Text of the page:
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Mogadishu locked down ahead of Erdogan visit

President Recep Tayyip Erdogan is still intending to visit Somalia despite a bomb blast on Thursday outside the presidential palace near a hotel hosting a Turkish delegation of officials.

By Yassin Juma
Friday, January 23, 2015

MOGADISHU – Security in Somali capital Mogadishu has been beefed up significantly ahead of the scheduled arrival on Friday of Turkish President Recep Tayyip Erdogan.

"We are ready for Erdogan's visit," Mohamed Osman, a senior official at the Interior Security Ministry, told The Anadolu Agency.

"The police, army and the African Union Mission in Somalia (AMISOM) have been deployed at various points in the city to improve security," he said.

For one, the main road linking Mogadishu to Aden Abdille International Airport has been closed.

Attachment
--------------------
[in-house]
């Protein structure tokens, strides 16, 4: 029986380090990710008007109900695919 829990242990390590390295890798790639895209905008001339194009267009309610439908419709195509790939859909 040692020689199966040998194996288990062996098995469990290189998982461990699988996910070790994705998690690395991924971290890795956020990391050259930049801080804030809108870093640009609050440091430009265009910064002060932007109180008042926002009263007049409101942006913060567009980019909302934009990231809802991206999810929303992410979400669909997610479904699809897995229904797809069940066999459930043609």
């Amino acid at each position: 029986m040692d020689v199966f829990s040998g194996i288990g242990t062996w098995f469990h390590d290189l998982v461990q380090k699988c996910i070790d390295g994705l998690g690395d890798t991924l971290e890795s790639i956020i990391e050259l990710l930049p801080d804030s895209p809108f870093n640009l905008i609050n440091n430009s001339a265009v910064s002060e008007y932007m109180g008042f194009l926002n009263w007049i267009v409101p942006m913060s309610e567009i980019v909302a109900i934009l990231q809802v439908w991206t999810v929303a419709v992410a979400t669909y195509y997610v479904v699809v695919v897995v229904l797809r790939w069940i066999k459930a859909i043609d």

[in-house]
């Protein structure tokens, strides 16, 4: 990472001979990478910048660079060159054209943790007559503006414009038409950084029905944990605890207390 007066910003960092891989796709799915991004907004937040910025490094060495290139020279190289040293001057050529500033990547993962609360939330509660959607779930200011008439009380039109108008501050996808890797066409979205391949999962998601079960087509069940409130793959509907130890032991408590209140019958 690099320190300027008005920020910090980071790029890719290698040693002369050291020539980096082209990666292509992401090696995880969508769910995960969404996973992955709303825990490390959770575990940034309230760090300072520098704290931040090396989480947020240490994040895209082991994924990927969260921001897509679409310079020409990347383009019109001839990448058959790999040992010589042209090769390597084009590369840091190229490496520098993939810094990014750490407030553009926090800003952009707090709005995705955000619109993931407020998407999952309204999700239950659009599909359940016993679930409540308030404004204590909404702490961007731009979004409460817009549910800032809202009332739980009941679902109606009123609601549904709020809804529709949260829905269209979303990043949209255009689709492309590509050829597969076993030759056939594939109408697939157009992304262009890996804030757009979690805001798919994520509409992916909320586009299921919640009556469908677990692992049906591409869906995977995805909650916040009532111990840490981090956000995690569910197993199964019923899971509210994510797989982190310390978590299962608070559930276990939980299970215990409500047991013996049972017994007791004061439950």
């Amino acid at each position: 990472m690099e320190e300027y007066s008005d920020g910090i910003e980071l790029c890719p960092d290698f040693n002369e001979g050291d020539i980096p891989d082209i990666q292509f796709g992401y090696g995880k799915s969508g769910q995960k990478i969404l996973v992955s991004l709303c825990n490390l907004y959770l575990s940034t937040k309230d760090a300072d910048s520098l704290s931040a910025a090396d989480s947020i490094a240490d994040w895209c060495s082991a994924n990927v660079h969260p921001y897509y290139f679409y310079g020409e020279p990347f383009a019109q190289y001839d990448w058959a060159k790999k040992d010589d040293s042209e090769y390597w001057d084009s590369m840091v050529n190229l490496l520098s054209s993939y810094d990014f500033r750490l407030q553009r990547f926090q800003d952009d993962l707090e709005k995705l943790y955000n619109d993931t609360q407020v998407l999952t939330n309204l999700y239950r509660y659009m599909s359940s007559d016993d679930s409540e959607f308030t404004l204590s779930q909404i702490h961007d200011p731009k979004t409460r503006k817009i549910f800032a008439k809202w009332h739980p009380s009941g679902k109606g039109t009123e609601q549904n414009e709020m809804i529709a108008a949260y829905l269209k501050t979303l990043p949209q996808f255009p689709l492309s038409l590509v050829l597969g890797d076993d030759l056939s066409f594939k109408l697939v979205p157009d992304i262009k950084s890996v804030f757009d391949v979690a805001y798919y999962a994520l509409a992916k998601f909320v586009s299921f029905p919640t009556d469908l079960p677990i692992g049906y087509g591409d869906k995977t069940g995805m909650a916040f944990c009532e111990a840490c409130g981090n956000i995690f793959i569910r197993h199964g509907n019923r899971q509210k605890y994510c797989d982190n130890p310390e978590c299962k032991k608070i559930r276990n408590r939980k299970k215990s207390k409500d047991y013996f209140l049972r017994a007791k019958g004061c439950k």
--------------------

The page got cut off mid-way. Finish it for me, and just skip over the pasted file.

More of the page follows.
"The road will remain closed until the conclusion of President Erdogan's visit," Osman said.

Erdogan arrived in Addis Ababa Wednesday on an official visit to Ethiopia.

He was welcomed by Ethiopian Prime Minister Hailemariam Desalegn and senior officials.

According to Somali presidential spokesman Daud Aweis, Erdogan is expected to arrive in Mogadishu on Friday.

He is scheduled to hold talks with his Somali counterpart, Hassan Sheikh Mahmoud, along with other top government officials.

Erdogan is also expected to visit several Turkish projects in the capital, including the Mogadishu Port and a new, ultra-modern hospital.

The Turkish leader is also expected to inaugurate Mogadishu's newly-renovated airport.

It will be Erdogan's second visit to Somalia. He first visited the country in 2011 at the height of the Somali famine.

Turkey has since been the most visible foreign country to help war-torn Somalia rebuild its crumbling infrastructure. 

Somalia has remained in the grip of on-again, off-again violence since the outbreak of civil war in 1991.

Last year, the fractious country appeared to inch closer to stability after government troops and African Union forces – deployed in Somalia since 2007 – drove Al-Shabaab from most of its strongholds.

The militant group, however, has continued to carry out regular attacks on government forces and African peacekeepers.


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